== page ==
Thursday, October 29, 2009

Is On7, offbase, offputting, and offtopic?

I won't rehash all of the great stuff that PolicyFrog says about the Winnipeg Free Press' new Sunday tabloid, On7.

That is, other than to say that "On7" sounds like some old guy's idea of a hip, Internet-sounding name to lure the 18 to 35 demographic to a tabloid on the Lord's Day.

As a college instructor, I can tell you that the Free Press has its finger on the pulse of this demographic, which is just itching for more news in paper format, not to mention the ability to finally have day-old sports scores at its fingertips.

"Screw these iPhone apps," they say in unison, "we want more paper, and we want it yesterday!"

Equally useful is that On7 will only be available at convenience stores and bright, orange vending boxes, the better to get us to look up from our car seats where we're already busy driving, listening to music, talking on the phone, texting, eating lunch, and crashing into other cars.

The main push behind this as opposed to, say, producing "nothing" on Sundays is that the Free Press clearly doesn't want to give the Winnipeg Sun an even bigger boost on a day when it's already the dominant paper.

But, as I said in my comment on PolicyFrog's blog - hey, fun to say "PolicyFrog's blog!" - the argument for and against the Free Press competing with the Sun is pretty academic, considering that there’s now even an app for lining your bird cage and wrapping fish.

That said, here's the new On7 media kit/rate card the Free Press is hoping to use to lure new advertisers "seeking a younger target market."

On7 Media Kit1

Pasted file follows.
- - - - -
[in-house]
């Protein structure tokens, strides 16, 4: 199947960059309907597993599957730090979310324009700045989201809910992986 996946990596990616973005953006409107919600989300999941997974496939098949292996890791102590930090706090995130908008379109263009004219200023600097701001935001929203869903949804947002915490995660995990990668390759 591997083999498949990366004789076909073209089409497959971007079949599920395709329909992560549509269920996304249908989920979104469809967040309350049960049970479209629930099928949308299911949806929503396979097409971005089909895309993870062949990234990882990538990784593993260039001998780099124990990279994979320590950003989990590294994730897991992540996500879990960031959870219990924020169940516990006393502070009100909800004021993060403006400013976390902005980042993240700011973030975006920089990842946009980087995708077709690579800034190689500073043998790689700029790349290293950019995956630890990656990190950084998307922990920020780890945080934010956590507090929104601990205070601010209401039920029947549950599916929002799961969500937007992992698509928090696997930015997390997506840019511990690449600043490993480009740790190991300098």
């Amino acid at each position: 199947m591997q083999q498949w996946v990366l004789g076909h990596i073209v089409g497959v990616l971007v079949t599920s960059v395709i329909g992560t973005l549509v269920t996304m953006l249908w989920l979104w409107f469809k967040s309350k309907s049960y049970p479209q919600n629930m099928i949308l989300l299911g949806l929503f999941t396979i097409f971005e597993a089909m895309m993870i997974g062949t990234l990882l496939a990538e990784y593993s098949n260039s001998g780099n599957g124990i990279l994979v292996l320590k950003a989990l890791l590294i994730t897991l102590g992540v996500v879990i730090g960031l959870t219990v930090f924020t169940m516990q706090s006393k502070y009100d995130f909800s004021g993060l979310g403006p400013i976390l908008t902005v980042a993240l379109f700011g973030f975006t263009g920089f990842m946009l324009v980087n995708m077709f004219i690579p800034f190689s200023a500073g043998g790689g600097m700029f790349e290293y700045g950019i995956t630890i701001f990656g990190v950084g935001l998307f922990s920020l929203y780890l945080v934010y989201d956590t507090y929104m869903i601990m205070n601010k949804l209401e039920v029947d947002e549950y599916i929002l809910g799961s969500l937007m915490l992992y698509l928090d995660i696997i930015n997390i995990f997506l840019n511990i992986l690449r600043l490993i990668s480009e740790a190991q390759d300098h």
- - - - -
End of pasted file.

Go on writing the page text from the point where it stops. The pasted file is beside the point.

What do you think, younger target market? Are you going to buy this thing or what?


  1. Absolutely not! I think you're right about them not wanting to give up in Sundays entirely, but this kind of thing weakens the Freep brand. If you're going to re-vamp your paper, do the whole thing! Don't just create a token publication aimed at a younger audience.
    The Free Press is so out of touch with the 18-34 demographic that they actually think putting something like this out on a Sunday is going to get them reading it. Friday would be a better day, to set people up for what's going on on the weekend.

    I also agree about the Iphone app - this is as much a no-brainer for a media outlet as a Twitter account and Facebook page. The only difference is that those two things are free, the Iphone app would probably cost a pretty penny to develop. It looks like they are not willing to invest any money in the future of their publication.

  2. unless it continues to come to my door (which i can't remember if it does or not) with my subscription i would never pick this thing up. Com'on newspapers, this is why your posting declining subscription rates, lack of imagination and innovation. I like a good read in actual paper, but as far as skimming headlines goes i'll keep it on my phone.

  3. It does not come to your door. In fact, your subscription rates are going to stay the same, even though you're getting one less newspaper every week. It's available at stores and newspaper boxes only.

    I give this thing six months, tops before they give up and surrender Sundays to the Sun.

  4. Not a chance. If it doesn't come to my door, I'm not going to go out of my way to read it. I have a lot of the Free Press people on my Twitter, so I get links to news stories that interest me. I'll just rely on those and the website on Sunday.

  5. The idea that people are paying for seven days and getting six is pretty bad in and of itself.

    Dan, your comment about investing in the future of the paper is a great one.

    The Free Press can't keep looking back - it's time for it to take a financial risk to be positioned to do well now and in the future, when its aged readers are gone, and its young ones don't see the point.